Leon County Schools honored first responders Friday, for their commitment and dedication in protecting the community.
Astoria Park Elementary School had a brunch for the first responders, which included fruit and danishes, while the school children ate their lunch.
Principal of Astoria Parks Elementary School, Dr. Marsha Sanders, expressed the importance of First Responders Appreciation Day because it gives the opportunity to thank them for all of their dedication and hard work that they do everyday.
“It allows for the students to see them on a positive note. They're here to help and have lunch with the kids,” Sanders said.
The second annual First Responders Appreciation Day welcomed individuals to Leon County School campuses for a free lunch and fellowship. The School Board passed an official proclamation in honor of the day's events.
Communications manager for Leon County Schools Chris Petley stated that First Responders Appreciation is a week designated by the governor of Florida, through a proclamation, in the first week of January this year and last year.
“Feeling like the first week of January didn’t give them enough time to prepare and plan all of the fun activities that wanted to do, Leon County Schools decided to have it in February,” Petley said.
Peltey explained how important the day was for the students to have someone to look up to and develop a relationship with the first responders.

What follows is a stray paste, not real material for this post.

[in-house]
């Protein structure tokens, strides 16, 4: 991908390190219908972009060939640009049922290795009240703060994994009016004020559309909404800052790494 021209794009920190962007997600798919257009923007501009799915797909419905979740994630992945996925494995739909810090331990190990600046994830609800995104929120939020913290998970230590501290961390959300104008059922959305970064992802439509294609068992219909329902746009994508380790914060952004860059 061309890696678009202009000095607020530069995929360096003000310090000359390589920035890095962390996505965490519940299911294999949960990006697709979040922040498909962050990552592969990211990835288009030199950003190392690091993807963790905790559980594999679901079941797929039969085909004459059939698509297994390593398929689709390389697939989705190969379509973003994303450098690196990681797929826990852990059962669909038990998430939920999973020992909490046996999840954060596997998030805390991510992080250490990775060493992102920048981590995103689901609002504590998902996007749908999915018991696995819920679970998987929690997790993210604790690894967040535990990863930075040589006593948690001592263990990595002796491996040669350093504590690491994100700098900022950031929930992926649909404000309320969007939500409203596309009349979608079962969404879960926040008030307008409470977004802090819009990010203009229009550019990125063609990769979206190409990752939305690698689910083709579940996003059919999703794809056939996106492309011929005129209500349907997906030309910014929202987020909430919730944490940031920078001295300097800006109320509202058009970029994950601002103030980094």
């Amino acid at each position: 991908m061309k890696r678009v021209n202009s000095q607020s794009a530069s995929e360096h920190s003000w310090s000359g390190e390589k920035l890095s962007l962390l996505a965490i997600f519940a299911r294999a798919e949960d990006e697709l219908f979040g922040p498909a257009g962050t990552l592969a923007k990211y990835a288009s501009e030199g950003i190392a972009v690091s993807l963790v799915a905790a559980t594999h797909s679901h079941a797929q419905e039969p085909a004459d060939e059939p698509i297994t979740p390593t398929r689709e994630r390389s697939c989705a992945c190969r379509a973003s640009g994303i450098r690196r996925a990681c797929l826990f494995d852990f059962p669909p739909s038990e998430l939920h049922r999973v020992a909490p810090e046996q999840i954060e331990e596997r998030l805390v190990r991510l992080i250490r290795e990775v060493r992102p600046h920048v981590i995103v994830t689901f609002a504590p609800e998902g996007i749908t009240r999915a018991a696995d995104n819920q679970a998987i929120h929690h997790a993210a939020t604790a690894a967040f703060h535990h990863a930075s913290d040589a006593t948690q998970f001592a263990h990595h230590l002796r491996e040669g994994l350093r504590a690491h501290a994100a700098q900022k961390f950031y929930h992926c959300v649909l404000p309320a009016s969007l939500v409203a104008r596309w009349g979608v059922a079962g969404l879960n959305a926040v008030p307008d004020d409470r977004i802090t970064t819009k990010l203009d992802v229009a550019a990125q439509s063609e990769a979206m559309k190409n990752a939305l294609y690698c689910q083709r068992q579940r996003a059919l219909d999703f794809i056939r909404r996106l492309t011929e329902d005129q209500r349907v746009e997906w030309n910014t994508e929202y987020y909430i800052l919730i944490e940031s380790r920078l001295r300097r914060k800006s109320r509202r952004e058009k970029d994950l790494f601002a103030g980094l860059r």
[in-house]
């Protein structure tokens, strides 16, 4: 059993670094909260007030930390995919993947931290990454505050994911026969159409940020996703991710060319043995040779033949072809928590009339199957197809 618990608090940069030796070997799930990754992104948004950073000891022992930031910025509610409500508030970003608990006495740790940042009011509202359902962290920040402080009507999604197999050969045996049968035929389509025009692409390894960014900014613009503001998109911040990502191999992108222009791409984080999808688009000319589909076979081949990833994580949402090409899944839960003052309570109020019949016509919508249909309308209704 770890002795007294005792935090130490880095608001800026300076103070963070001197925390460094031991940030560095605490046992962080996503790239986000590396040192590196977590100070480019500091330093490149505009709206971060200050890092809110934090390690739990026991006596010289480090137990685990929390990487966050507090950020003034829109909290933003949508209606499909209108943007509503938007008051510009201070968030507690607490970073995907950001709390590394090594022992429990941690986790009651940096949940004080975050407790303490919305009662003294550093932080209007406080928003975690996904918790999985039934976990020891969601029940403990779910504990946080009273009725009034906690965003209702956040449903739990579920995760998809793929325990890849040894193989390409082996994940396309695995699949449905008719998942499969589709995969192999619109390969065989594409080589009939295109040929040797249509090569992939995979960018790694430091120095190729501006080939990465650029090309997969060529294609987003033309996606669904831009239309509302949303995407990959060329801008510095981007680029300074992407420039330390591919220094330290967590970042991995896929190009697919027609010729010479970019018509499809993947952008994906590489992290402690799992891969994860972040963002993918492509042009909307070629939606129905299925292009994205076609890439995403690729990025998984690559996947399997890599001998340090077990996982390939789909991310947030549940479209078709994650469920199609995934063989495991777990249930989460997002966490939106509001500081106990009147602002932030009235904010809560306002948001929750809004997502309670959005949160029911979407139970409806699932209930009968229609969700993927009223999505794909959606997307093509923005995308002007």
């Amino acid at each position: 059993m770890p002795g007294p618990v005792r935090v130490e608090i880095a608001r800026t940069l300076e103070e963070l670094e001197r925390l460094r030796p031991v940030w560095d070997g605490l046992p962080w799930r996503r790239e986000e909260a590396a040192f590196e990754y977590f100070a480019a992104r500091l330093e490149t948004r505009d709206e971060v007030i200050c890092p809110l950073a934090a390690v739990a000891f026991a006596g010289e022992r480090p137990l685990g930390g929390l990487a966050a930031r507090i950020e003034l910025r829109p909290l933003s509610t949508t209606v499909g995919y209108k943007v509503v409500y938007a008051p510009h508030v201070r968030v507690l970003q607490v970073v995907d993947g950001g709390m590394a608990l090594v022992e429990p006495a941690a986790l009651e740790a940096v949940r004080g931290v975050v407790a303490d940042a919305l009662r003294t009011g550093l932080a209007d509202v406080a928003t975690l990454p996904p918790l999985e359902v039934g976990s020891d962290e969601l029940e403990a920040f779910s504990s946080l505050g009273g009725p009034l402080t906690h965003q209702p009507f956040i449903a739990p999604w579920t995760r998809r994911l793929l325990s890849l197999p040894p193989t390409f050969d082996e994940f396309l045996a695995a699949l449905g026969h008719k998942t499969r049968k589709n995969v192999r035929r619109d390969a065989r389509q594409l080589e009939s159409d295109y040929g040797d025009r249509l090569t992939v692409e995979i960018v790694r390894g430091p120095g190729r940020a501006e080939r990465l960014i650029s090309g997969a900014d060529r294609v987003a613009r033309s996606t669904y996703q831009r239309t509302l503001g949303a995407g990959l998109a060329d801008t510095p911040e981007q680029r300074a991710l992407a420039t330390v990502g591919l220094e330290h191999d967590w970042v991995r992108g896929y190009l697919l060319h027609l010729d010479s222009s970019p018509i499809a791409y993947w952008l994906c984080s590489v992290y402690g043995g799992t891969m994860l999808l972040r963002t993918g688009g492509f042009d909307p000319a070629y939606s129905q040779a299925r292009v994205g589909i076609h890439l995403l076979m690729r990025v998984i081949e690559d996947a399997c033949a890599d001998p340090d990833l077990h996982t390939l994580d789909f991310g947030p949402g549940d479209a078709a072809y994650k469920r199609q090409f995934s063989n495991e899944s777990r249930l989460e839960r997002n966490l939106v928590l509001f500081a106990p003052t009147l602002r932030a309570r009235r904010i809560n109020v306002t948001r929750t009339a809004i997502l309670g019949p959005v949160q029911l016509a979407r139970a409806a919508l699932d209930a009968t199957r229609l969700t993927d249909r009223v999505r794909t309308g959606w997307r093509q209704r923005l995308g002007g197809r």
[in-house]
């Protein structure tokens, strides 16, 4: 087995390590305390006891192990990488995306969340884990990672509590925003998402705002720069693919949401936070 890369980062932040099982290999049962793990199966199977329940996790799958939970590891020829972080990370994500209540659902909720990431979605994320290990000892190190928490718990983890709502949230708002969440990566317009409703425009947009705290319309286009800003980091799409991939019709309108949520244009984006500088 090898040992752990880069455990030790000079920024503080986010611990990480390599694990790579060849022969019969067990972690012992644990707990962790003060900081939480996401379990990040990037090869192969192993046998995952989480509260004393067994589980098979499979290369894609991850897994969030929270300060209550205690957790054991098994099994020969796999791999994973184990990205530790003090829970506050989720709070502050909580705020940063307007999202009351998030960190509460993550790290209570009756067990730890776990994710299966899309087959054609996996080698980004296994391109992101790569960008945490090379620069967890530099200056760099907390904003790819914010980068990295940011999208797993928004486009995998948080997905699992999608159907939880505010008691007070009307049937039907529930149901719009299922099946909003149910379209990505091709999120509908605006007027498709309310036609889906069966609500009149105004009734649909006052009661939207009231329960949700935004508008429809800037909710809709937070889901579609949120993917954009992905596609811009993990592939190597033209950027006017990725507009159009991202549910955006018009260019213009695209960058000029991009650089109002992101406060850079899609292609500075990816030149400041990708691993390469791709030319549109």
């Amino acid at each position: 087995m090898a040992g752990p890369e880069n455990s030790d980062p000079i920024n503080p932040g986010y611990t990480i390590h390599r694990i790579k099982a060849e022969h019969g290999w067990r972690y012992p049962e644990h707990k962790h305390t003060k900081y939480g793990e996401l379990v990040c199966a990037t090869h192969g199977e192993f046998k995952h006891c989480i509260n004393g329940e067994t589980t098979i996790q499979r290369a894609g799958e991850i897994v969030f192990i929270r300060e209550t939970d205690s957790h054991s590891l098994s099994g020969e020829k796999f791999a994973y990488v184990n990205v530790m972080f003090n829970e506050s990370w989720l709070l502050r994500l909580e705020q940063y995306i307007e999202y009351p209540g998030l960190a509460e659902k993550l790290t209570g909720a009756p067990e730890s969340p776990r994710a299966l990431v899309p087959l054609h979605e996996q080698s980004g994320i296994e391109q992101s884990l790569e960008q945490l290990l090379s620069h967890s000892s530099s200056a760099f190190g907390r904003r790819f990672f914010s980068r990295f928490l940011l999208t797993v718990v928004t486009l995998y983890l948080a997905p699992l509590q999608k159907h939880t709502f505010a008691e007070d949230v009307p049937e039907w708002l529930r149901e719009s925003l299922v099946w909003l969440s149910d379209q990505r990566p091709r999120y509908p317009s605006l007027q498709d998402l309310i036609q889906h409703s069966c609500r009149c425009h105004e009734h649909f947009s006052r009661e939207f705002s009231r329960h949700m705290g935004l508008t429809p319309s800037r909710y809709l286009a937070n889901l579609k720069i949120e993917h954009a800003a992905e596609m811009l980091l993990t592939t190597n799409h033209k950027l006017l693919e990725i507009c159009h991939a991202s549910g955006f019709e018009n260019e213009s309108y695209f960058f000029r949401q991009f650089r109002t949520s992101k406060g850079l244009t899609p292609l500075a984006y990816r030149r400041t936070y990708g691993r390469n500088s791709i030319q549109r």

“It is important to develop the whole child and not just someone who knows how to take test,” Petley said.
Petley added First Responders Appreciation Day is important for the faculty and staff to thank them for what they do everyday, especially after the incident this week at Leon High School with the fire.
Jackie Pons, Leon County Schools superintendent, said this day means a lot to her.
“It means a lot to me, especially with the fire at Leon High School and how quickly the fire department responded helping to secure the building and make sure that everyone was evacuated,” Pons said. “I hope the community sees the relationship that the school system has with the first responders and for the community to realize that we need to do everything in our power to help them do their jobs and support and appreciate them for what they do.”
Jerome Turner Jr., Chief of Police, director of public safety and 2010 Florida A&M University alumnus, asserted that anytime there’s an event in the community it puts a shining light on first responders.
“This event breaks the barrier that a lot of children have of public safety professionals which allows them to build a trust which is essential to build the community,” Turner said.
Jerome Gaines, Chief of the Tallahassee Fire Department, said it’s nice to be appreciated.
“It’s a good feeling to be appreciated because I want kids to know that we are there to help and they can always count on us to do that,” Gaines said.